3. Dr RUSSEL NORMAN (Co-Leader—Green) to the Minister of Finance: How much has the asset sales programme cost, including but not limited to the expenditure on brokers’ and bankers’ fees, the bonus shares, advertising costs, the Treasury’s internal costs, the costs borne by the companies slated to be sold, the water dispute costs, extra fees to board members and CEOs, and listing fees?
Hon BILL ENGLISH (Minister of Finance): Treasury is currently pulling together information on brokers’ fees and other recent costs, and, like all other costs associated with the programme, they will be released when they are ready. I can tell the member that the most recently published information on the costs reports spending by Treasury of just over $16 million and by all mixed-ownership companies of $8.4 million. The member may also be aware that this has been part of a process that will mean the Government in the next day or so collects $1.7 billion, which will enable it to invest in other public assets.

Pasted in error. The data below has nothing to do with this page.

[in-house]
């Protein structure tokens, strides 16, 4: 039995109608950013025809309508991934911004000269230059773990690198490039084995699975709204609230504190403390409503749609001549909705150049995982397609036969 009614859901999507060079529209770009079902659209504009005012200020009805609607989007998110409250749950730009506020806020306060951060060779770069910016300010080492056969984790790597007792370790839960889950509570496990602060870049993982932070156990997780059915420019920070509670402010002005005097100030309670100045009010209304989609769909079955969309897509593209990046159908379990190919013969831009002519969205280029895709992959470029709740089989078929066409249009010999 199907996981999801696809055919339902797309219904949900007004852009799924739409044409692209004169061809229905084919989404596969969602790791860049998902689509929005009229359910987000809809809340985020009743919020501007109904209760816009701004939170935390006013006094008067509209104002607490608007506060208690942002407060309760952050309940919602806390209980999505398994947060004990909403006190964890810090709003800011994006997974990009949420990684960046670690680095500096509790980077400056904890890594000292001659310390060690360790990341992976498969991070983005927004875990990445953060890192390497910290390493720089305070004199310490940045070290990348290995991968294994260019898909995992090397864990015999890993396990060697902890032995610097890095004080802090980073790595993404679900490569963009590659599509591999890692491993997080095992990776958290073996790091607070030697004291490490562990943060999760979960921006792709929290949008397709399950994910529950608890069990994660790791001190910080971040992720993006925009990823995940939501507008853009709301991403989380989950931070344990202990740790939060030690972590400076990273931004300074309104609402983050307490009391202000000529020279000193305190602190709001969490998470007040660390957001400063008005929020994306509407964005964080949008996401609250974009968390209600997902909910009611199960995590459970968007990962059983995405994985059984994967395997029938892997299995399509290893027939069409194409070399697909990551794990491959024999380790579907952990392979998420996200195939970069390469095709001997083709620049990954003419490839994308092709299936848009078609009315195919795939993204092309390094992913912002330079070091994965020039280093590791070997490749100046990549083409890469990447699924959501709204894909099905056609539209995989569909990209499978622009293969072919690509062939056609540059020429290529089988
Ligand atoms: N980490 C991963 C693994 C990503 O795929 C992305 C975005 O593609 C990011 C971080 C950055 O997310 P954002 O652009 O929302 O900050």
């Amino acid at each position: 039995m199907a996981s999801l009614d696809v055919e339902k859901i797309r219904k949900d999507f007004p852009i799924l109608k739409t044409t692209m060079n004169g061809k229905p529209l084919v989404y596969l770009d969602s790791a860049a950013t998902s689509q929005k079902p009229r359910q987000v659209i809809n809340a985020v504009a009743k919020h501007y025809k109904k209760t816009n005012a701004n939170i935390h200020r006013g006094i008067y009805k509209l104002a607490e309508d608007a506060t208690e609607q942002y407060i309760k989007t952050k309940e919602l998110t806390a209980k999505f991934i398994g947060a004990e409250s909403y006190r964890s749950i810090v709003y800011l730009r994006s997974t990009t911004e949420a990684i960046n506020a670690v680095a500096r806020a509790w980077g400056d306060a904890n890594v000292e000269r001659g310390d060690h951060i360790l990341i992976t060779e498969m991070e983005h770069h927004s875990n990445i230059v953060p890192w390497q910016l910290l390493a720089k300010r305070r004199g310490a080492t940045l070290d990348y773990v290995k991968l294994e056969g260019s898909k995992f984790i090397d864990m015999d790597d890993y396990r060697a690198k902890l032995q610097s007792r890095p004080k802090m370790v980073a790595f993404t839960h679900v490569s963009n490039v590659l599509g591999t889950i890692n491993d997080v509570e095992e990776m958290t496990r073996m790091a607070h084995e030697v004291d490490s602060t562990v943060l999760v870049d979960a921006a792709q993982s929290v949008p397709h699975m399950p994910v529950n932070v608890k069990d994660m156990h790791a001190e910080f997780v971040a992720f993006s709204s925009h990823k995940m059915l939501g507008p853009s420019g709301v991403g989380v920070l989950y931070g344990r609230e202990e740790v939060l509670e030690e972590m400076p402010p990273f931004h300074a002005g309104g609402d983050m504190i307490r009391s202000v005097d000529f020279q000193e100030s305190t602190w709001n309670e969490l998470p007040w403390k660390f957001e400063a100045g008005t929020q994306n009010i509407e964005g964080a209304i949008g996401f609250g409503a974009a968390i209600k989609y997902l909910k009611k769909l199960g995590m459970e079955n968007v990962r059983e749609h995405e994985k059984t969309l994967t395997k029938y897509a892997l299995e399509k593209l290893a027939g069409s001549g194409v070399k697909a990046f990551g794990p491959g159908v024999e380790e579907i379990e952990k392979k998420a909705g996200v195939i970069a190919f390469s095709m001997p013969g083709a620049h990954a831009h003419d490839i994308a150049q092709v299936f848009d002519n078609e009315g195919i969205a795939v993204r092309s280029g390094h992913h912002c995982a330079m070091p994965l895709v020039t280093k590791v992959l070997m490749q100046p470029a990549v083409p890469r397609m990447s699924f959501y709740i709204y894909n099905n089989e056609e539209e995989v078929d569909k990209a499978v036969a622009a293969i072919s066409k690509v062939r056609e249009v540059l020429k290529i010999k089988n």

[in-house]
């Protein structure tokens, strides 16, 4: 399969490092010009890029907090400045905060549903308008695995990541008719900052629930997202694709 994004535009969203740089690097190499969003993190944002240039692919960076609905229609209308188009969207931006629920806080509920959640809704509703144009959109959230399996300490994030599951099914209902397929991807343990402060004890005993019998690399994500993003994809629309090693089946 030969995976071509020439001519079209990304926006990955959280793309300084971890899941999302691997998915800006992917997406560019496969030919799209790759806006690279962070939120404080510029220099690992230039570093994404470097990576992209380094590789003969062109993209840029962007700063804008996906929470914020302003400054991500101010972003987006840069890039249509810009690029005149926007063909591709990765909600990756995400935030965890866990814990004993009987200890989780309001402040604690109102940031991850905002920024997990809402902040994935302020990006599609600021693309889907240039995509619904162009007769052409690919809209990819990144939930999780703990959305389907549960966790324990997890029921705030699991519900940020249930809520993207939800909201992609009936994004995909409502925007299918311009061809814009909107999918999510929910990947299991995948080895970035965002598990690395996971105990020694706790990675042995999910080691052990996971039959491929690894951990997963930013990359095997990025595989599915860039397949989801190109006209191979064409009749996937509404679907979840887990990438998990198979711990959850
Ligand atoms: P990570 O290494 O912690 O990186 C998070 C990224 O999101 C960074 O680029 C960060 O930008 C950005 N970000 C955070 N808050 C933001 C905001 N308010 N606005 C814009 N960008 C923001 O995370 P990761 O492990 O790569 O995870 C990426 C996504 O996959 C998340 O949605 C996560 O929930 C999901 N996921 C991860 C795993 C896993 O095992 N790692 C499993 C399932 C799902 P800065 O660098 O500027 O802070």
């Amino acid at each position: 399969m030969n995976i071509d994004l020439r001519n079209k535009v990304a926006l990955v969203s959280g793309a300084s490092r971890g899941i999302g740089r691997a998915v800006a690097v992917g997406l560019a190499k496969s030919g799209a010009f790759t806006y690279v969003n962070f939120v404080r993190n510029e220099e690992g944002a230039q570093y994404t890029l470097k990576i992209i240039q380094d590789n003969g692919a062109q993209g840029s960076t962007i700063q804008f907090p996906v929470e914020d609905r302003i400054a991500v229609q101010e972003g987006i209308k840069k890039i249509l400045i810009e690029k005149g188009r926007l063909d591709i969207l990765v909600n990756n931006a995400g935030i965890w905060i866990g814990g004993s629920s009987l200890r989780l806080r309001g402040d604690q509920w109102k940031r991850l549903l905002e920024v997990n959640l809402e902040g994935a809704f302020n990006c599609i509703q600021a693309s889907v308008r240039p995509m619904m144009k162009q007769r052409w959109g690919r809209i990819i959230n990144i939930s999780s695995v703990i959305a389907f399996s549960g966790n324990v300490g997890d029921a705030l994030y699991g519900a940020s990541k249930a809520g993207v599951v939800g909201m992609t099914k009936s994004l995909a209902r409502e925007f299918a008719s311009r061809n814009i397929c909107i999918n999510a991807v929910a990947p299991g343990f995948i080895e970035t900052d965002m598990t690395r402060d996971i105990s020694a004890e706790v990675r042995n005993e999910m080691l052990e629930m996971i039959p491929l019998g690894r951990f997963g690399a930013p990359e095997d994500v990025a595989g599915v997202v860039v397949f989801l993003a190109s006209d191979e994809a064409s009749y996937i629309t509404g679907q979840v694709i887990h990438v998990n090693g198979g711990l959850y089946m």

Dr Russel Norman: Given that the best estimate of the cost of the brokers’ fees is about $50 million—
Rt Hon Winston Peters: How much?
Dr Russel Norman: —$50 million, that the best estimate of the bonus share giveaway is about $25 million, and that the Minister has just identified about another $25 million worth of costs, has the asset sale programme not so far cost around $100 million?
Hon BILL ENGLISH: That may be possible. The Government has said right from the start that the costs of the programme would represent 1 to 2 percent of the proceeds. We are on track for proceeds within the range that the Government laid out some 2 years ago of $5 billlion to $7 billion.